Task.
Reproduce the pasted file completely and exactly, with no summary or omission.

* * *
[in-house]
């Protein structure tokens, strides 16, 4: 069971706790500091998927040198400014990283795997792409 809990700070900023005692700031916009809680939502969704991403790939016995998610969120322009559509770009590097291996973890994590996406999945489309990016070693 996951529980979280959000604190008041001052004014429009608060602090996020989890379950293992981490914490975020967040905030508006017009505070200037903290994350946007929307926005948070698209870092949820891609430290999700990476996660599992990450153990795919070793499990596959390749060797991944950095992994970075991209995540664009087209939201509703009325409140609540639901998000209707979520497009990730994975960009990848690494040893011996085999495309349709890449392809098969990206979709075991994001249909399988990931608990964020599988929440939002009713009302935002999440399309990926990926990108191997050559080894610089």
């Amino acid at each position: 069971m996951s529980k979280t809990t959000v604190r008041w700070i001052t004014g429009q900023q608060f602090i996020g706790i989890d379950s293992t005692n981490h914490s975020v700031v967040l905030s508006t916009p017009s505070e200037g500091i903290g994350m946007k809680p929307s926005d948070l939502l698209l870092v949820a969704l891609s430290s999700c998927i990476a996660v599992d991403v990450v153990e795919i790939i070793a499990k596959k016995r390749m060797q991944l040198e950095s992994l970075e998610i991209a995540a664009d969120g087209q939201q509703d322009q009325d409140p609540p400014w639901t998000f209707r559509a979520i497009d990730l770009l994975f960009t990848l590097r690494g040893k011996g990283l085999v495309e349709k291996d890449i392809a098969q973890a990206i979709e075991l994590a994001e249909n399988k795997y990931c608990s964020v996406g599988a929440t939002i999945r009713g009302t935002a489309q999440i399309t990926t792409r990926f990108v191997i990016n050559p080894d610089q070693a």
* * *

[in-house]
């Protein structure tokens, strides 16, 4: 069971706790500091998927040198400014990283795997792409 809990700070900023005692700031916009809680939502969704991403790939016995998610969120322009559509770009590097291996973890994590996406999945489309990016070693 996951529980979280959000604190008041001052004014429009608060602090996020989890379950293992981490914490975020967040905030508006017009505070200037903290994350946007929307926005948070698209870092949820891609430290999700990476996660599992990450153990795919070793499990596959390749060797991944950095992994970075991209995540664009087209939201509703009325409140609540639901998000209707979520497009990730994975960009990848690494040893011996085999495309349709890449392809098969990206979709075991994001249909399988990931608990964020599988929440939002009713009302935002999440399309990926990926990108191997050559080894610089």
């Amino acid at each position: 069971m996951s529980k979280t809990t959000v604190r008041w700070i001052t004014g429009q900023q608060f602090i996020g706790i989890d379950s293992t005692n981490h914490s975020v700031v967040l905030s508006t916009p017009s505070e200037g500091i903290g994350m946007k809680p929307s926005d948070l939502l698209l870092v949820a969704l891609s430290s999700c998927i990476a996660v599992d991403v990450v153990e795919i790939i070793a499990k596959k016995r390749m060797q991944l040198e950095s992994l970075e998610i991209a995540a664009d969120g087209q939201q509703d322009q009325d409140p609540p400014w639901t998000f209707r559509a979520i497009d990730l770009l994975f960009t990848l590097r690494g040893k011996g990283l085999v495309e349709k291996d890449i392809a098969q973890a990206i979709e075991l994590a994001e249909n399988k795997y990931c608990s964020v996406g599988a929440t939002i999945r009713g009302t935002a489309q999440i399309t990926t792409r990926f990108v191997i990016n050559p080894d610089q070693a």